The ticket office is at the Angkor Park Pass Ticket Counters on Street 60 near the intersection with Apsara Road (see location on Google Map). Most people hire a tuk tuk to take them there, but you could go by bike. It’s sort of “on the way” to the temple complex in that it’s north of Siem Reap town, but it’s also 2.3km east from Charles De Gaulle Road. If you go on your way to the temple (except for sunrise visits, for which you’ll need to buy your ticket the day before) it will add an extra 4.6km of riding to your trip.

Better yet, buy your ticket online. This system is new since 2019 and is incredibly convenient. The cost is the same as buying in person. You can either print your ticket or use a digital ticket on your phone.

Tickets are issued for a specific individual and include your picture. Don’t try to game the ticket system, as officials do check and you could easily be slapped with a fine.

If you book a guided bicycle tour of Angkor Wat, note that the entrance ticket is generally NOT included. Be sure to buy your ticket in advance of the tour.

Which Ticket is Best?

Before you buy your ticket, you’ll need to decide which one to get. Your options are:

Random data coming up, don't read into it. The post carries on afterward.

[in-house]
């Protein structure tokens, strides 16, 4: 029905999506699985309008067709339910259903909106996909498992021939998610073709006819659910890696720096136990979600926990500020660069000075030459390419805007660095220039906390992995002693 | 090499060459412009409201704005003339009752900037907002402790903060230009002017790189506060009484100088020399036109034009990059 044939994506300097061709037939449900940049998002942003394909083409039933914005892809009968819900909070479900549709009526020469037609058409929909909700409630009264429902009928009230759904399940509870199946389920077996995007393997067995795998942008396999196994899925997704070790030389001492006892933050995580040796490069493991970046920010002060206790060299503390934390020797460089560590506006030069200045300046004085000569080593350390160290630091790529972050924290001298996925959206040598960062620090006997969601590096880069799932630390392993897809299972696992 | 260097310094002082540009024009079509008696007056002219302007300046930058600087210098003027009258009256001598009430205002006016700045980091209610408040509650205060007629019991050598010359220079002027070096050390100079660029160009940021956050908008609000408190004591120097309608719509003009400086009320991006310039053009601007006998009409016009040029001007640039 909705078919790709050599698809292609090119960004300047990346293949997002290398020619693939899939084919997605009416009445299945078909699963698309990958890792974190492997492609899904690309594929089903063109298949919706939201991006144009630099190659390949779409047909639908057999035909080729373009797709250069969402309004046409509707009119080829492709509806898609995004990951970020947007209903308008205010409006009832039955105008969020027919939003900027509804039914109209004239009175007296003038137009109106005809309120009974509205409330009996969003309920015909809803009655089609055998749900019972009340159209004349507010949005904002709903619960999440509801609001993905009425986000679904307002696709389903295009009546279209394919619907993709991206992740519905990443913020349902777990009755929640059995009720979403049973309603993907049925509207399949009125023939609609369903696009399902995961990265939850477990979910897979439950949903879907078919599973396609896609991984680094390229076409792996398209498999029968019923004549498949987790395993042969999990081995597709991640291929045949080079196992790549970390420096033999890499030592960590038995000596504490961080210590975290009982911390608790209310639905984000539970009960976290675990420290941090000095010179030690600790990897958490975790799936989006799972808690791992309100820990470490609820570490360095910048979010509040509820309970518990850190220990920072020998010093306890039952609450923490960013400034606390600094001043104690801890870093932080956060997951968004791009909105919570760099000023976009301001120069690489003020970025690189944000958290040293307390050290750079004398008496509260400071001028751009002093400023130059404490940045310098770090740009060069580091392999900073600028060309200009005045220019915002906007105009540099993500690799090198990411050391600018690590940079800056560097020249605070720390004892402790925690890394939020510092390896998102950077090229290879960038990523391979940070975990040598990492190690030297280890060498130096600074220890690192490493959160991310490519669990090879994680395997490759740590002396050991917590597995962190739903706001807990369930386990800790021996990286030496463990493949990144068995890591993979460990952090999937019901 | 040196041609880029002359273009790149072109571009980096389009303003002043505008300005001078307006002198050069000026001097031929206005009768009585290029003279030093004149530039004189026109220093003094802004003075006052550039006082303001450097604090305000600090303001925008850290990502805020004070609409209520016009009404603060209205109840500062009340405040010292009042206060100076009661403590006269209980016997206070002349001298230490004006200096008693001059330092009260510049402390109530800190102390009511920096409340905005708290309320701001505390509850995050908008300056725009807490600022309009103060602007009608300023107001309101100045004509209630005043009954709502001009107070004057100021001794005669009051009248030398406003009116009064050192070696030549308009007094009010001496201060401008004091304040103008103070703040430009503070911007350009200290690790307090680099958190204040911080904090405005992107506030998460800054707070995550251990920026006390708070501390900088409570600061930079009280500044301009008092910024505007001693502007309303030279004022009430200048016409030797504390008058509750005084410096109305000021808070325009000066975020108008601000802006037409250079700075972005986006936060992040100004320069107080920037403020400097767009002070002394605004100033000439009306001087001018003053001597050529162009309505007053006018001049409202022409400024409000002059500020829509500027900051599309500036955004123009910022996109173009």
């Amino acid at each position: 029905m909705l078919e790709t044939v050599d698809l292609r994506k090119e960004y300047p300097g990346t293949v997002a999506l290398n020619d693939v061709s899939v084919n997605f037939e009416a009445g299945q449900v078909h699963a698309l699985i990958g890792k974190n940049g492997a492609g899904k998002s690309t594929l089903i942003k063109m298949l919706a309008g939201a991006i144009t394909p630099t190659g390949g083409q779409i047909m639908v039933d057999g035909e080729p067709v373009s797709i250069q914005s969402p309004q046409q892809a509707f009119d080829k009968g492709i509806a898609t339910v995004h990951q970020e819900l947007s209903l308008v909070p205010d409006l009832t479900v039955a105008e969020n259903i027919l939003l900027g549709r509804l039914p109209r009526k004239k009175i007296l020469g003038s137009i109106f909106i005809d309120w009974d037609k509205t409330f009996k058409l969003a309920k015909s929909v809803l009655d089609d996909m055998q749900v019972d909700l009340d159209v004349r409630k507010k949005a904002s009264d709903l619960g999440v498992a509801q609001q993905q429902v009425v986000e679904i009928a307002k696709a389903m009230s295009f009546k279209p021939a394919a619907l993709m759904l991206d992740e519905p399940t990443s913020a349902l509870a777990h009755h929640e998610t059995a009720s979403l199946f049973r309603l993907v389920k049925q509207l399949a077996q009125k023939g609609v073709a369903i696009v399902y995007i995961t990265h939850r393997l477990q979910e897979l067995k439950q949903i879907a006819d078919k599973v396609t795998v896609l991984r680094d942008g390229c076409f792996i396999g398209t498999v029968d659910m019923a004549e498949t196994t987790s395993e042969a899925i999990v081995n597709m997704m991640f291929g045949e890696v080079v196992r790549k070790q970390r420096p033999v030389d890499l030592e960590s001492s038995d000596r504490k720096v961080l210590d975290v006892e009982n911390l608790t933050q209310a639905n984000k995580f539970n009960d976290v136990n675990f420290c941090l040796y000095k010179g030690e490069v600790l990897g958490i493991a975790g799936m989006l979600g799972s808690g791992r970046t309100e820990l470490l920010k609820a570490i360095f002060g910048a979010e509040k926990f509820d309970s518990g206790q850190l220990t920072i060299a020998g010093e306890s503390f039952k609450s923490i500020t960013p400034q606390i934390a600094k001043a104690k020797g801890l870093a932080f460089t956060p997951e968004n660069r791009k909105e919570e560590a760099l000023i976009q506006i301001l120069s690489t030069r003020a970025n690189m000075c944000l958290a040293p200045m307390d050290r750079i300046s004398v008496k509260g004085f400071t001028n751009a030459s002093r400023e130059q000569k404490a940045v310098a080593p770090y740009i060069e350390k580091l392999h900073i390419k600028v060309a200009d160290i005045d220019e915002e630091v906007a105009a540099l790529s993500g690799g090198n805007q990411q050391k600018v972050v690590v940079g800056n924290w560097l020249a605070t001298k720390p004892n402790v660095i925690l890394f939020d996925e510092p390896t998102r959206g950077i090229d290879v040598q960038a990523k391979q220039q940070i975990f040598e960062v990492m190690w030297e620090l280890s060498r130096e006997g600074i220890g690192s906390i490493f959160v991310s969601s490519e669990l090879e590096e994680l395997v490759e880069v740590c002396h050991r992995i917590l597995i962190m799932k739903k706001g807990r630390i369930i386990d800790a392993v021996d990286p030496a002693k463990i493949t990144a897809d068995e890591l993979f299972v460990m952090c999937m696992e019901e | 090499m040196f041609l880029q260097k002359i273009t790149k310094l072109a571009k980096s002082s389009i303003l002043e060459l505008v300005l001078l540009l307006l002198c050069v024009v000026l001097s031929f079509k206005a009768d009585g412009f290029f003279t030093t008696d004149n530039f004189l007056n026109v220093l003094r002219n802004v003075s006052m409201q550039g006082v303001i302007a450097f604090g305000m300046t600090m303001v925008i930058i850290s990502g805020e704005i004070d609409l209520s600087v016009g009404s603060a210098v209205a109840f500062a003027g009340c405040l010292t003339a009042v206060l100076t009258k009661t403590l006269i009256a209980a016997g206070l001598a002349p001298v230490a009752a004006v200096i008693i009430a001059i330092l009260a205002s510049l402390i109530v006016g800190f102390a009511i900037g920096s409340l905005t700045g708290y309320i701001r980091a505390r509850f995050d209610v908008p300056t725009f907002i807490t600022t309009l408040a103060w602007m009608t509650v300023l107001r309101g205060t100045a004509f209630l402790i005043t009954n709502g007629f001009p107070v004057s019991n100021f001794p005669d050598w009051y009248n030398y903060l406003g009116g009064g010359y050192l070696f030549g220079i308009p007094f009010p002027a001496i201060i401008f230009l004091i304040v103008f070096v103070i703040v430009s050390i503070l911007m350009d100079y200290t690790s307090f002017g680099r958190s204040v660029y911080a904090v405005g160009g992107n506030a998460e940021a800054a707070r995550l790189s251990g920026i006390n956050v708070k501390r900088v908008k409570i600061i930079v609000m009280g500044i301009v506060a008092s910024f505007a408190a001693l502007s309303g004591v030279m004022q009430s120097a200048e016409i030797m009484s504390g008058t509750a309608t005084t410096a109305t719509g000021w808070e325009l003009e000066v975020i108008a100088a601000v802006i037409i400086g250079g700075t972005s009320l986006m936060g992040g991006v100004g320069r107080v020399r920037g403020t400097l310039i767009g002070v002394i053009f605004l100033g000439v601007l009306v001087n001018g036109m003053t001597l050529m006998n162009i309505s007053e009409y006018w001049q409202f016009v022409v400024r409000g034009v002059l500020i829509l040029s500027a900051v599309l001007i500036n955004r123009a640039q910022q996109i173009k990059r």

• 1 day out of the next 7 ($37)
  • 3 days out of the next 10 ($62)
  • 7 days out of the next 30 ($72)

I recommend the three day pass for most visitors. It’s a better value than buying two 1-day passes, so even if you only go twice you’ll get your money’s worth. And if you’re staying in Siem Reap for a few days you’ll have the luxury of visiting Angkor Wat several times on non-consecutive days, which is perfect for breaking up the experience and avoiding “temple overload.”

Thinking about just one day? I’ll echo what others advised me and say generally speaking, no, one day is not enough. Unless you’re on a tight schedule and just want a quick taste, the one day pass will leave you wanting more. This is especially true for those seeing Angkor Wat by bicycle, as you’ll have your work cut out for you just getting from temple to temple.